Today’s Daily News

Gambling May 13, 2024

Founded in 1919 and a member of the Tribune Company of Chicago, the New York Daily News quickly became America’s first successful tabloid newspaper. It attracted readers with sensational coverage of crime, scandal and violence, lurid photographs, and cartoons and entertainment features. By the early 1930s its circulation had grown to 1.5 million.

In the 1950s, the News established what was then New York City’s fifth television station, WPIX (Channel 11). It also owned and operated what is now New York’s oldest radio station, WHN-AM.

The News has won numerous journalism awards, including the Pulitzer Prize for Distinguished Commentary in 1996 for E.R. Shipp’s pieces on welfare and race, and in 1998 for Mike McAlary’s coverage of police brutality against Haitian immigrant Abner Louima. It has also received a number of honorary degrees and is a member of the National Press Club.

By the late 1990s, with editors-in-chief Pete Hamill and then Debby Krenek at the helm, the News had developed a reputation for protecting the First Amendment rights of its citizens and those of the city’s perceived underdogs. Its editorial pages won praise for their fairness and balance, and the News was credited with helping to deflate public anxiety about the threat of nuclear terrorism.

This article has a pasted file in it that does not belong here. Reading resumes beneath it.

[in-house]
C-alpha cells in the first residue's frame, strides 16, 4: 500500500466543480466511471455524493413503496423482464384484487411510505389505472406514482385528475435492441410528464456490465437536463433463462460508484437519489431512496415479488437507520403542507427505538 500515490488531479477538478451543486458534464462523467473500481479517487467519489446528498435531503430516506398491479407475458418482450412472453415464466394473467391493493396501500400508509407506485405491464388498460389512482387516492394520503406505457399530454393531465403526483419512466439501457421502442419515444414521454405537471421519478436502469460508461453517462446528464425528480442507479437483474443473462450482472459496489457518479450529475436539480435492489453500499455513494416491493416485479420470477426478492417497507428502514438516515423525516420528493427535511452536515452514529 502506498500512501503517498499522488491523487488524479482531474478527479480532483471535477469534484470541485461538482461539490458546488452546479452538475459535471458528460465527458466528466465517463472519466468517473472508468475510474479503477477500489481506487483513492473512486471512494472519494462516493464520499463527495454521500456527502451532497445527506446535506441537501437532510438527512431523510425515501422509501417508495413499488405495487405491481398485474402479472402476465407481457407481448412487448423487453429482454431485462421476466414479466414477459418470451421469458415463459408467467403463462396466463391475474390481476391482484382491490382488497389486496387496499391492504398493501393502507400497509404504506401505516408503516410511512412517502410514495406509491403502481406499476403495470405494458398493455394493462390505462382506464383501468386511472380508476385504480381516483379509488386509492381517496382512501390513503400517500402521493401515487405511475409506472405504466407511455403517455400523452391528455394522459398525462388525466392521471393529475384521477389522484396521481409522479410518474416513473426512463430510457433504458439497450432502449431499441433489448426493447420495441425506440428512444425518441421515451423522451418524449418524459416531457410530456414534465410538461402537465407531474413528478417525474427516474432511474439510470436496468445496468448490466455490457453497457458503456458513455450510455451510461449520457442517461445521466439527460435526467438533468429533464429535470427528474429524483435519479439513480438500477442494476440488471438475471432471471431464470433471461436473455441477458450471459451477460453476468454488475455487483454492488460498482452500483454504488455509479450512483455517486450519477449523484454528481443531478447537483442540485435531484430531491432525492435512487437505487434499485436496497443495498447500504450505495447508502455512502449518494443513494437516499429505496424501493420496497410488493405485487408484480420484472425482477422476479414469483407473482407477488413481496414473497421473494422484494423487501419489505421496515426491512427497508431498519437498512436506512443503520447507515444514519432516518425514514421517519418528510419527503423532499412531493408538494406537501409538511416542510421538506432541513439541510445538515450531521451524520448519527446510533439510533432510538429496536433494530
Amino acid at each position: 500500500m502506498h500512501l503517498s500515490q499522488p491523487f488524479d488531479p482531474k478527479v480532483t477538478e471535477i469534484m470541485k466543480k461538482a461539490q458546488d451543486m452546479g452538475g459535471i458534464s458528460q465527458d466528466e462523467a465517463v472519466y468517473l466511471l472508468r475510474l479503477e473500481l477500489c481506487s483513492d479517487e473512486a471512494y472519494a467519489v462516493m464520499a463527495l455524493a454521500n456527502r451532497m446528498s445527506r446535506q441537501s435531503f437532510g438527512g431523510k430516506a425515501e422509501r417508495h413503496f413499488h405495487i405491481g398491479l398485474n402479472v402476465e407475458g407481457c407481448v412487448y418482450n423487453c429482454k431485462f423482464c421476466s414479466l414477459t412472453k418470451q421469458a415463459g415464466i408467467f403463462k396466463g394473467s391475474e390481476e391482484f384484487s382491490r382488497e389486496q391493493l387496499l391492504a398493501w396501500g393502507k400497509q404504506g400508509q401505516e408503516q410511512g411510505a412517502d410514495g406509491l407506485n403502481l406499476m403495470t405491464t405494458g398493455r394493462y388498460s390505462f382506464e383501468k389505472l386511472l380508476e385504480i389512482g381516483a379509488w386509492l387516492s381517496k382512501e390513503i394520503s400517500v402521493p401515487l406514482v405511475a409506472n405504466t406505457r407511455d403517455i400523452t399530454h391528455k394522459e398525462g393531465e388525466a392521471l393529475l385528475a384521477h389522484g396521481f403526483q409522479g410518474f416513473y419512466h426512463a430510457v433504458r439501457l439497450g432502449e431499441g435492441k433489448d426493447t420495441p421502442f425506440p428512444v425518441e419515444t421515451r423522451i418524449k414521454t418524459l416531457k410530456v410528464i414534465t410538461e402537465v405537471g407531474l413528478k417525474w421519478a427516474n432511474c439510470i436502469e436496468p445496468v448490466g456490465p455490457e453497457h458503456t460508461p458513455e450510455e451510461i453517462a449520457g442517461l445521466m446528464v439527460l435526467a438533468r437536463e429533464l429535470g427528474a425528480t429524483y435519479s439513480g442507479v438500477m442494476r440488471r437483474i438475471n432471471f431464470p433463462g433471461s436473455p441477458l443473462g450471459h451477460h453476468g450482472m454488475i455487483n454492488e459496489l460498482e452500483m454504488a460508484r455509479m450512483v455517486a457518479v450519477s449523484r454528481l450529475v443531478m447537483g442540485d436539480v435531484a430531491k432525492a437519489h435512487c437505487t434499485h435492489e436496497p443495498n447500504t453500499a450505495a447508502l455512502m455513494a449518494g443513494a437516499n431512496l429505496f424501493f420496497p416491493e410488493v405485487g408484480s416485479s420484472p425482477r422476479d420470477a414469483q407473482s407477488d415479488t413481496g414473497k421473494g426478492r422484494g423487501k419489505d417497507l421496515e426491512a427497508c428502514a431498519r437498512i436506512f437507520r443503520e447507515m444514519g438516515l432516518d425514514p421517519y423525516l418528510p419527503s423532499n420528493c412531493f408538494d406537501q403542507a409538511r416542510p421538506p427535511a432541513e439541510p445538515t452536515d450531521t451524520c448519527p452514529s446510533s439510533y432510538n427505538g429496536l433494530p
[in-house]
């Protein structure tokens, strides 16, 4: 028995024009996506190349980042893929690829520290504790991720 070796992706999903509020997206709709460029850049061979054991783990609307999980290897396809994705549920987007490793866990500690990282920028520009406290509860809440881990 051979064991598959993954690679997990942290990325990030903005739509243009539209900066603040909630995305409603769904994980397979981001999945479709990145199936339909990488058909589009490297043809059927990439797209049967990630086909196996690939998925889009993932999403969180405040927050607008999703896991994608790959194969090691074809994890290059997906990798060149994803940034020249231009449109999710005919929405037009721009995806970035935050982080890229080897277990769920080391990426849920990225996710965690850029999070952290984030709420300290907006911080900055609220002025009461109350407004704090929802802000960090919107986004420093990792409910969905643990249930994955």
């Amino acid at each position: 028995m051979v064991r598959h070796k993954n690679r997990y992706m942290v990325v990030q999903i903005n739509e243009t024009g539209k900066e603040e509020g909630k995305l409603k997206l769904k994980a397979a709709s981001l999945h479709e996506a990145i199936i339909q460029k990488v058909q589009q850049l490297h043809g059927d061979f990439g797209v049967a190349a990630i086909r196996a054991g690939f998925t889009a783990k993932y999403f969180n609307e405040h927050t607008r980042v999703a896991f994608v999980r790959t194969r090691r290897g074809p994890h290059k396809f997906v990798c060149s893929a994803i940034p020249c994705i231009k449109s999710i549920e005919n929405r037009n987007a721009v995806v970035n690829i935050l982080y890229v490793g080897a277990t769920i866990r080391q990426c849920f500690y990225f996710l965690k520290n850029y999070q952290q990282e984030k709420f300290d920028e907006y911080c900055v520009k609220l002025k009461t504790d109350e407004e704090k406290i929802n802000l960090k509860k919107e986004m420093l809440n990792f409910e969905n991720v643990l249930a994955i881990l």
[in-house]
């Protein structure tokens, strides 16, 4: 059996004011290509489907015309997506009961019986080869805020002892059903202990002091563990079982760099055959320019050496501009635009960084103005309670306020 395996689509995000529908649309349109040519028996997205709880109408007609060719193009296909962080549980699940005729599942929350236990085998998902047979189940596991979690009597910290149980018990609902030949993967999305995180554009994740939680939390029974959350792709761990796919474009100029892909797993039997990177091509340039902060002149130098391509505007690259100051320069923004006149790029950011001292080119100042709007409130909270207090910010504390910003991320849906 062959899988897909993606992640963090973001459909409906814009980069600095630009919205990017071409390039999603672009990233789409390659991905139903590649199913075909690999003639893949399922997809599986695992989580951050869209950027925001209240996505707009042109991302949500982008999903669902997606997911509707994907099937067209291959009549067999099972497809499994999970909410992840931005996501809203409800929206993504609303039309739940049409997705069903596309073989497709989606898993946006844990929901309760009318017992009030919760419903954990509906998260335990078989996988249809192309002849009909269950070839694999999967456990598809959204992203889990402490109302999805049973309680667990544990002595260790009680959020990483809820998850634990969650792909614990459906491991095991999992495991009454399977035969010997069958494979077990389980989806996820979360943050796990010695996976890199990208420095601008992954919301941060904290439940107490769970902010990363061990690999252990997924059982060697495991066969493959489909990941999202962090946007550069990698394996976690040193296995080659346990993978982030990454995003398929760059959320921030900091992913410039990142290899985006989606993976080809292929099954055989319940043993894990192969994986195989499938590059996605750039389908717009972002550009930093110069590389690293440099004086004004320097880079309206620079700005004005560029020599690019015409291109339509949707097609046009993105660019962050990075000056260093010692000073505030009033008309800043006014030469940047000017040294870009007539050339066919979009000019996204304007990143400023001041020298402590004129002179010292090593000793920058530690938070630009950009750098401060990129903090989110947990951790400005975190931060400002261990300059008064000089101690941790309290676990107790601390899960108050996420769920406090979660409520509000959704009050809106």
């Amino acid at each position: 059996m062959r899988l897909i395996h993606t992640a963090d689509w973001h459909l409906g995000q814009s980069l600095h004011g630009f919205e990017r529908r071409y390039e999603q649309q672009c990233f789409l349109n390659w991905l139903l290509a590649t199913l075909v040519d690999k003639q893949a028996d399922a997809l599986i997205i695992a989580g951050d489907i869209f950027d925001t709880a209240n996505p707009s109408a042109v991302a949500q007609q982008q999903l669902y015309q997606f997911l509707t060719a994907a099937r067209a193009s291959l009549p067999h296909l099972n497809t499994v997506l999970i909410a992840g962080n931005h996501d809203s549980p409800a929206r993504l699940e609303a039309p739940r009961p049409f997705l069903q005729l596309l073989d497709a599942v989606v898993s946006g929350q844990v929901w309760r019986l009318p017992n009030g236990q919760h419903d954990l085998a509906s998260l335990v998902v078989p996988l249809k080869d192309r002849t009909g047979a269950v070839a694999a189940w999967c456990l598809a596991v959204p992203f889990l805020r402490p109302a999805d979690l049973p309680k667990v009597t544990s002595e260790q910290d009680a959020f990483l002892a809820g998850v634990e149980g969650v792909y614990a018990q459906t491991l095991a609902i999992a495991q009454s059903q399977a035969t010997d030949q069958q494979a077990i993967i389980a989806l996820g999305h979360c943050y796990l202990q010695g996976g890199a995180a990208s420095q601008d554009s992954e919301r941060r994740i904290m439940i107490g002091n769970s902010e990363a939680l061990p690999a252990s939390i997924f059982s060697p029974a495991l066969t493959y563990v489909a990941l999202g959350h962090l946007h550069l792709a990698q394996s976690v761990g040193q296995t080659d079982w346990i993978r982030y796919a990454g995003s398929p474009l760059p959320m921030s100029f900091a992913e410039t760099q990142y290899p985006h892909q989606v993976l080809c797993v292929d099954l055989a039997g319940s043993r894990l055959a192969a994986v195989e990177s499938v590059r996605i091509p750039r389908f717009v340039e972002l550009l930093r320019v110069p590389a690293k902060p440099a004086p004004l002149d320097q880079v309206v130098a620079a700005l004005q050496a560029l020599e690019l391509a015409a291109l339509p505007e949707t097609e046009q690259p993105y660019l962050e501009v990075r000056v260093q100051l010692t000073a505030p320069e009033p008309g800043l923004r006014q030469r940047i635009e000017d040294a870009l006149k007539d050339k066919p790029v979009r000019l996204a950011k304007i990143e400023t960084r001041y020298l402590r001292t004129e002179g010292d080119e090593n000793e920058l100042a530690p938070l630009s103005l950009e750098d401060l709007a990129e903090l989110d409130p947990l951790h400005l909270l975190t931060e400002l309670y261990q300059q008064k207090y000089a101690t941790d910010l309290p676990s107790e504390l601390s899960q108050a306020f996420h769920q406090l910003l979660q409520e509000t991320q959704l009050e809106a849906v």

But the decade of the 2000s saw the News begin to lose ground to its rival, the even more sensational New York Post. By 2016, the News was fighting to maintain its readership numbers, and its former owner, the Tribune Publishing Company, sold the paper to Tronc in September 2017 for $1.

Today’s Front Pages is a website that allows users to browse the front pages of hundreds of newspapers from around the United States and many nations worldwide. Each front page is linked to a full-size image that can be viewed in a web browser or downloaded as a PDF. It is updated each day to provide a snapshot of journalism in motion worldwide.

Each newspaper article includes “Comprehensive Questions” and “Resources” that can be used to help students with reading comprehension and critical thinking skills. “Comprehensive Questions” are designed to encourage students to dig deeper into the news story, while “Resources” include video clips, maps and links that can be accessed by clicking on the title of the item. These tools can help students better understand the news story and make connections between events in different locations and across time periods. The website also has a “Classroom Activities” section that contains lesson plans and teaching resources. Each week a new set of questions is posted in the “Comprehensive Questions” area. Subscribers can receive a free daily email with answers to the questions. They can also sign up for weekly news briefings that include the most current Daily News articles. Subscribers can unsubscribe at any time. The site is free to use and there are no advertisements. This feature is an excellent way to introduce students to the world of journalism and the diverse range of perspectives that exist throughout the globe.

By adminss